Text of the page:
The study is released as the EU prepares its Biodiversity Strategy for 2030, taking a leading role at the 2020 Conference of the Parties to the Convention on Biological Diversity [3].
 
Strong law, weak enforcement
Under the EU Water Framework Directive (WFD), Member States must ensure all rivers are healthy by 2027. Hydropower dams are a major obstacle to reaching this target. Seven years to go, and 60% of rivers are still not healthy.
 
The impact of the WFD has been gutted by shoddy implementation, lacklustre enforcement, and the abuse of exemptions, often for the benefit of unsustainable farming and industry [4].  New hydropower plants are often built regardless of the non-deterioration principle of the law, without even asking for an exemption - even when there is evidence that the plant would further degrade river health. In Austria - one of the countries with the highest existing hydropower intensity - an additional 123 plants are planned. But a recent study [5] found that less than a third of the permits delivered for hydropower plants were in line with the WFD.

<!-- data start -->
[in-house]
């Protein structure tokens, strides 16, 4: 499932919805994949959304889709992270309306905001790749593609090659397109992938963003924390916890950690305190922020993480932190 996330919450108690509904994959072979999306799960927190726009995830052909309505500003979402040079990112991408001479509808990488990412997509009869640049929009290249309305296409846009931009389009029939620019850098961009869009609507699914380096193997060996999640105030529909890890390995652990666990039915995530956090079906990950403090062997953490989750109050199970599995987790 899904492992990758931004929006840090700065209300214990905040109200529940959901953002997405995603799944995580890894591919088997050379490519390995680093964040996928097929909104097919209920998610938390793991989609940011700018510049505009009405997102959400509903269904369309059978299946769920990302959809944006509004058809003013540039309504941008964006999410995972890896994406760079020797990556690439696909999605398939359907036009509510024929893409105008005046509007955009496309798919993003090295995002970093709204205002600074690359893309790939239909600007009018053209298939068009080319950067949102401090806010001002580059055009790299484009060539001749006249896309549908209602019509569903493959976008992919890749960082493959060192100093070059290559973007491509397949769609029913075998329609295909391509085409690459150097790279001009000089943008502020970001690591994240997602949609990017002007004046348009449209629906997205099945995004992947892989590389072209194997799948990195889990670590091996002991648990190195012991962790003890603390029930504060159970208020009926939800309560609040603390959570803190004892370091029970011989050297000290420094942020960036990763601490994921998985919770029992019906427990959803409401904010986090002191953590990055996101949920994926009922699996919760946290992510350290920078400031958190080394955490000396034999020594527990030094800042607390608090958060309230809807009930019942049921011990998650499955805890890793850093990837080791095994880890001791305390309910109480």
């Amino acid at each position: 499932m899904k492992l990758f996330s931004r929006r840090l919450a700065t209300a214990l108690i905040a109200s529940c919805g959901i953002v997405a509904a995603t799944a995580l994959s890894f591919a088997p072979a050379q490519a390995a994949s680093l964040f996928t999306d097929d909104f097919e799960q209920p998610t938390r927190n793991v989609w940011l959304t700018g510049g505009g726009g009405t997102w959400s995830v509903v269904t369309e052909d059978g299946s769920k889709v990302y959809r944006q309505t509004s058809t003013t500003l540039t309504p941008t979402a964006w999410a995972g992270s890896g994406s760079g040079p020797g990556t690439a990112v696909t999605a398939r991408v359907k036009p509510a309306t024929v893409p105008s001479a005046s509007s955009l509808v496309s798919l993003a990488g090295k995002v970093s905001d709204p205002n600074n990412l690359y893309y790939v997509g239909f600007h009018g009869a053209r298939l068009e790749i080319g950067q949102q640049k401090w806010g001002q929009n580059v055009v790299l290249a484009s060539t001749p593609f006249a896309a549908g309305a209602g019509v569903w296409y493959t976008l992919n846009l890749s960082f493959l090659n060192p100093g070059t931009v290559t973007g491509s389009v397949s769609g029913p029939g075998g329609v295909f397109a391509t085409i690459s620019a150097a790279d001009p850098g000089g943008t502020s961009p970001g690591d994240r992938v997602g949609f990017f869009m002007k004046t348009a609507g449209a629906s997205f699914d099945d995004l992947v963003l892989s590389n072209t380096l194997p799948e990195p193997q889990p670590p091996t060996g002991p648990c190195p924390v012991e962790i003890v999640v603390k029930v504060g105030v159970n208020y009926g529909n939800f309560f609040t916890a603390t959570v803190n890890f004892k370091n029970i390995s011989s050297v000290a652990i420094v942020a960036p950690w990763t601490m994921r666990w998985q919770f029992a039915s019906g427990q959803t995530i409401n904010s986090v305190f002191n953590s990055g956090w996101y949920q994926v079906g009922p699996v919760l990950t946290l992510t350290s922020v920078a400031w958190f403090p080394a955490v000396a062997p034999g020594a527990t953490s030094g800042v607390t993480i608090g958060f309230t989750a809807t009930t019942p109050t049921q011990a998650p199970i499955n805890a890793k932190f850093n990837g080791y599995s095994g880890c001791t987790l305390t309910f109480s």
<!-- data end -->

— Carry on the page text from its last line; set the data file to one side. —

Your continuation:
Contact:
Irene Lucius
Regional Conservation Director,
WWF Central and Eastern Europe
ilucius@wwfcee.org, Tel: +43 1 52 45 470 19
 
Sophie Bauer
Communications Officer (Freshwater),
WWF European Policy Office
sbauer@wwf.eu, Tel: +32 471 05 25 11
 
References:
[1] European Commission, 2011. European Red List of Freshwater Fishes,
[2] WWF, RiverWatch, GEOTA, EuroNatur, 2019. Hydropower pressure on European rivers: The story in numbers  
[3] WWF, TNC, 2019. Connected and Flowing: A renewable future for rivers, climate and people